Ten things landlords should do before a tenant moves into their property, by the experts at Belvoir Lettings…
1. Come clean
“If I was to let out my property I would ensure the property was immaculate throughout with gardens freshly cut,” says Luke Mason proprietor of Belvoir Hitchin. “It goes without saying that landlords should make sure the house is clean, however, some don’t and this does not get things off to a great start.” Proprietor of Belvoir Glasgow North Sharon Walker adds, “You should also finish any small odd jobs that need to be done before renting out your property too.”
2. Helpful inventory
Put together an inventory of all furniture and fittings… and make sure the tenant agrees and signs it before they move in. “Conduct a proper photo inventory depicting the exact condition of the property prior to tenants moving in,” says Zain Mahal proprietor of Belvoir Stratford. “This will help to settle deposit disputes at the end of the tenancy.”
3. Appliance guidance
Leave instructions/manuals for all appliances that will be left at the property, including cookers, washing machines, fridges and freezers. Not only is this helpful for the tenant, it’ll save you having to answer phone calls about how to turn the cooker on! “Give the tenant all the information upfront so they won’t have to bother you with small issues later,” advises Luke Mason. Any appliances left should be in a good condition and be fit for use too. “And, if you’re renting out your own home, don’t forget to empty, defrost and clean your fridge/freezer either,” adds Michael Betteridge proprietor of Belvoir Poole and Westbourne.
4. Tried and tested
“Obtain safety certificates for gas safety and an energy performance certificate (EPC),” says Zain Mahal. “The Landlord and Tenant Act 1985 requires landlords to ensure electrical installations and electrical appliances are safe for use and electrical safety and PAT test reports must be provided. No tenant should be allowed to move in without the safety certificates and checks having been carried out.” If you are letting your property furnished, your furniture will need to comply with fire safety regulations and have the correct labels to prove this too.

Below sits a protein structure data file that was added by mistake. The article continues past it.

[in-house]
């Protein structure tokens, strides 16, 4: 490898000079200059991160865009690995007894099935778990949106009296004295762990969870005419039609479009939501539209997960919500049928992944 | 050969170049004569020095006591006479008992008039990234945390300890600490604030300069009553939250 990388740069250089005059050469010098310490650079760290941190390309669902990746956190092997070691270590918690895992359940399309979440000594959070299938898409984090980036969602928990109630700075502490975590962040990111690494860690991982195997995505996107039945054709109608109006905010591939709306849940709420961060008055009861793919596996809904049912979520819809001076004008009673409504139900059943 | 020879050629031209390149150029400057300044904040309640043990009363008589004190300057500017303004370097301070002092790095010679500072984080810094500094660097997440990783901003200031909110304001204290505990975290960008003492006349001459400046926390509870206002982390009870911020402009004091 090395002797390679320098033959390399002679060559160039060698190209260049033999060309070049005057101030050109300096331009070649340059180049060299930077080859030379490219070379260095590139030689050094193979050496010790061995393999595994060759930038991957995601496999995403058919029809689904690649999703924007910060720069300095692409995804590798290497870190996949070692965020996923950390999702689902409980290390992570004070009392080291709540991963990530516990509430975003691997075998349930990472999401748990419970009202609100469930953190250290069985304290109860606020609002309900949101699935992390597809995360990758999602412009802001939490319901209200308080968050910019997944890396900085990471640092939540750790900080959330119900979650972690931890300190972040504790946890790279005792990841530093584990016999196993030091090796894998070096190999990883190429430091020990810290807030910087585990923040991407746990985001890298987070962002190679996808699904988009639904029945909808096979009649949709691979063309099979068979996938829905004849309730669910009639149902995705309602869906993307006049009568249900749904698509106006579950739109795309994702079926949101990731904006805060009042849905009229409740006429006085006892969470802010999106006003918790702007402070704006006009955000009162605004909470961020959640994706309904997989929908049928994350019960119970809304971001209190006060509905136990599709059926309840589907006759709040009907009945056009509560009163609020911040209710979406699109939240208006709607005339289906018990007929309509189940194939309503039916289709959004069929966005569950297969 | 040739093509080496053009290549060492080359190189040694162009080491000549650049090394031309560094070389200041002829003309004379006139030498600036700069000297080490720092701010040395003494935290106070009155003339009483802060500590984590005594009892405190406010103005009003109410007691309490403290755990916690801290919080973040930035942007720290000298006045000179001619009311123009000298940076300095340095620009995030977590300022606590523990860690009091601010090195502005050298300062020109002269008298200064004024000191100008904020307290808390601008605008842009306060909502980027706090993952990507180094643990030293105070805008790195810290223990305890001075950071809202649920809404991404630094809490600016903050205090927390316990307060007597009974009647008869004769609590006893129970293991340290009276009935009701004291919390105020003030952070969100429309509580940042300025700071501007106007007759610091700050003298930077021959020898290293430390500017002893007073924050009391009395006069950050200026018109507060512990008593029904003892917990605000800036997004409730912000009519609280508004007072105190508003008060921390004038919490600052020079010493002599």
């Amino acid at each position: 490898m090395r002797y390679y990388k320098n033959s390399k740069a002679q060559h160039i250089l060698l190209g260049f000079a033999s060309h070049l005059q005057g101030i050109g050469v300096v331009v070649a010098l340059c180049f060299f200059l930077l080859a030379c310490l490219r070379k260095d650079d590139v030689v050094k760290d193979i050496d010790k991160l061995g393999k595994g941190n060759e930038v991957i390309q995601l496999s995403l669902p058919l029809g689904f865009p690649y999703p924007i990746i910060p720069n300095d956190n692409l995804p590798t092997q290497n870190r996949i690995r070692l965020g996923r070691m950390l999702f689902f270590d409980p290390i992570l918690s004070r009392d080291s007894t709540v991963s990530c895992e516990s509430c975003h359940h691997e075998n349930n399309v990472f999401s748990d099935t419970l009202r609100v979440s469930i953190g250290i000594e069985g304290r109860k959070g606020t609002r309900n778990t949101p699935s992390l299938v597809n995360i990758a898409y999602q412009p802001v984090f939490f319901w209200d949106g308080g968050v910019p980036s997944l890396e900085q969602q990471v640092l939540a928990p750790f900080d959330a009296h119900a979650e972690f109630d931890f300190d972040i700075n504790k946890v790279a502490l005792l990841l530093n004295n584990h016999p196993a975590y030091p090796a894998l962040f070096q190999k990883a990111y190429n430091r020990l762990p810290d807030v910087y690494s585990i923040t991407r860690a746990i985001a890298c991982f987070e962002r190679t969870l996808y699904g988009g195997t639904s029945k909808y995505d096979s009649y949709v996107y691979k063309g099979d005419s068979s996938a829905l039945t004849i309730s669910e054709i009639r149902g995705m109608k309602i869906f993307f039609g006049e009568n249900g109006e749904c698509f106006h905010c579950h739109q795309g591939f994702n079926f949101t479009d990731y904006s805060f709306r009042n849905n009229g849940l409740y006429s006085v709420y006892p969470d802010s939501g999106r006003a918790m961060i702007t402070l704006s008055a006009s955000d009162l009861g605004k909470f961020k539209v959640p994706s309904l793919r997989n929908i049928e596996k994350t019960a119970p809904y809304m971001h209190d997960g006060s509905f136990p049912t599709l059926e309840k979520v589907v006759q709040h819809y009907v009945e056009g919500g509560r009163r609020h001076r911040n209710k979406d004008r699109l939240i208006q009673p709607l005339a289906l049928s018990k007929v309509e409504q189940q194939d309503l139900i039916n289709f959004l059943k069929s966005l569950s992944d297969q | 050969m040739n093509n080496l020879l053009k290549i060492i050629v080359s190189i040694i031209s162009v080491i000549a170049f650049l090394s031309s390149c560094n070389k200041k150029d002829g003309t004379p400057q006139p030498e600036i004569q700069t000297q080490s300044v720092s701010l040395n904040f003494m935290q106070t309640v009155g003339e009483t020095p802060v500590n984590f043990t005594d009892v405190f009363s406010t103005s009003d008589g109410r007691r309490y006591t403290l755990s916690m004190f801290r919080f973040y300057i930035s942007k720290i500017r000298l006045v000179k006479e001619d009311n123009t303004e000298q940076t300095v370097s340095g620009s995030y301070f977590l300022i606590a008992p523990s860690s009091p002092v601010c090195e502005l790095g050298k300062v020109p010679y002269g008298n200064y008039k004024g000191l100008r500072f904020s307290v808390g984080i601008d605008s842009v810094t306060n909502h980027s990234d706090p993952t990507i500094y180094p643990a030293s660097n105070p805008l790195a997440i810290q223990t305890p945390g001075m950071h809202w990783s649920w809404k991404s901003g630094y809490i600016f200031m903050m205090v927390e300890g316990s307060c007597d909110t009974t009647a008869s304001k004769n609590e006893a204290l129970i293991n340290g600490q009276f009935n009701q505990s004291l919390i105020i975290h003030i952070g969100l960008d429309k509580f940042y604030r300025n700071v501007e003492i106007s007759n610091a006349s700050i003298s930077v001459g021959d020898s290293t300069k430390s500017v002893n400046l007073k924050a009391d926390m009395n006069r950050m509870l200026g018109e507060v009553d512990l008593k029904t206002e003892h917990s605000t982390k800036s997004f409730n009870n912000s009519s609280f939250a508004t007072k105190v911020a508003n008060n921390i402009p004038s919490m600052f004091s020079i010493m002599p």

5. First contact
Compile a list of emergency contact numbers for your tenant, including your own. Plus, put together a trouble-shooting sheet so tenants know how to react in an emergency. “Provide tenants with a written process of how to handle any emergency situations, for example, burst pipes, gas leak or robbery etc,” advises Zain Mahal of Belvoir Stratford.
6. Postal orders
Before a tenancy, take meter readings and transfer all utilities and Council Tax (if it’s not included in the rental agreement) to the new tenant. “Arrange for the final readings of gas/water/electricity meters (give at least 48 hours notice),” says Michael Betteridge. “Also arrange for your final telephone bill and notify the company of your change of address.” And redirect your mail too. “Be sure to redirect all mail if you’ve previously lived at the property as tenants often get annoyed with landlords coming back to the property each week to pick up their post,” says Luke Mason.
7. Safety first
Explain how to use any safety equipment, such as fire extinguishers and fire blankets, plus point out any fire doors or window locks and show the tenant how to work the burglar alarm, if you have one. “Functioning of all vital connections, points, stop valves, fuses and security devices should be fully explained to the tenants in case of any emergency,” says Zain Mahal.
8. A warm welcome
For that added personal touch, put together a useful welcome pack for your tenant. “I think it’s lovely when a landlord makes a quick welcome pack for a tenant,” says Luke Mason of Belvoir Hitchin. “This could include information such as how to use certain items and when the bins are collected etc. It usually gets the relationship between the landlord and tenant off to a great start and, unfortunately, not enough people do this.”
9. It’s good to talk
Ensure that the tenant knows what is expected of them during the tenancy and make sure you know what they expect from you too. “It is mandatory to explain to tenants their obligations to ensure that the property is handed back to the landlord in the same condition it was given,” says Zain Mahal of Belvoir Stratford. A face-to-face meeting is usually a good idea as it will help to establish a rapport between you both and give them the opportunity to answer any questions they may have.
10. Management matters
Make your life easier by asking a good property management agency, such as Belvoir, to do all the hard work for you. If they take on the full management of your property they are likely to do much of the above on your behalf.
– Get keys cut
– Redirect mail
– Clean the property
– Put together an inventory
– Get safety certificates
– Get the necessary insurances
– Collect tenant references
– Transfer utilities and Council Tax
– Take meter readings
– Leave instructions for appliances
– Explain all safety equipment
– Put together a welcome pack
– Compile a list of emergency contact numbers, including your own
– Arrange a meeting with the tenant
– Get a property management agency to do all the hard work for you.